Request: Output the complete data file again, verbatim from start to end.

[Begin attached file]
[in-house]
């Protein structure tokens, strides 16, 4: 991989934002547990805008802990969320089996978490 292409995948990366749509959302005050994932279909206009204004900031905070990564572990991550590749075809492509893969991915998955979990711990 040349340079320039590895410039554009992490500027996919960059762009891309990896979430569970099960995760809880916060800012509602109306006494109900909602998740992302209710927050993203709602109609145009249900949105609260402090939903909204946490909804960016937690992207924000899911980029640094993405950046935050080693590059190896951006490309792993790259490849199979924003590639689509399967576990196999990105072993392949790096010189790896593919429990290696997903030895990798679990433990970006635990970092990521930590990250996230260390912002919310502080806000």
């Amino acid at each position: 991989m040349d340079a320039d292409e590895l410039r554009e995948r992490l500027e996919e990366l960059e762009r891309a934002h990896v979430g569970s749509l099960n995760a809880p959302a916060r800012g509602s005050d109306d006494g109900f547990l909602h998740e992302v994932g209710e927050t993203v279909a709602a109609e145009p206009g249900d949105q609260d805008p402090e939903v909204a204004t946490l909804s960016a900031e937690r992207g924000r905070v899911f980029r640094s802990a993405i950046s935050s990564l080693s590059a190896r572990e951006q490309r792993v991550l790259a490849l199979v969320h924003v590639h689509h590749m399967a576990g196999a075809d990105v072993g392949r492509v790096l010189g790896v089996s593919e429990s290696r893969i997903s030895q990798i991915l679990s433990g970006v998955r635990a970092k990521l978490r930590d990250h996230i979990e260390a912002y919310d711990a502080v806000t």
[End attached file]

[in-house]
């Protein structure tokens, strides 16, 4: 991989934002547990805008802990969320089996978490 292409995948990366749509959302005050994932279909206009204004900031905070990564572990991550590749075809492509893969991915998955979990711990 040349340079320039590895410039554009992490500027996919960059762009891309990896979430569970099960995760809880916060800012509602109306006494109900909602998740992302209710927050993203709602109609145009249900949105609260402090939903909204946490909804960016937690992207924000899911980029640094993405950046935050080693590059190896951006490309792993790259490849199979924003590639689509399967576990196999990105072993392949790096010189790896593919429990290696997903030895990798679990433990970006635990970092990521930590990250996230260390912002919310502080806000």
């Amino acid at each position: 991989m040349d340079a320039d292409e590895l410039r554009e995948r992490l500027e996919e990366l960059e762009r891309a934002h990896v979430g569970s749509l099960n995760a809880p959302a916060r800012g509602s005050d109306d006494g109900f547990l909602h998740e992302v994932g209710e927050t993203v279909a709602a109609e145009p206009g249900d949105q609260d805008p402090e939903v909204a204004t946490l909804s960016a900031e937690r992207g924000r905070v899911f980029r640094s802990a993405i950046s935050s990564l080693s590059a190896r572990e951006q490309r792993v991550l790259a490849l199979v969320h924003v590639h689509h590749m399967a576990g196999a075809d990105v072993g392949r492509v790096l010189g790896v089996s593919e429990s290696r893969i997903s030895q990798i991915l679990s433990g970006v998955r635990a970092k990521l978490r930590d990250h996230i979990e260390a912002y919310d711990a502080v806000t």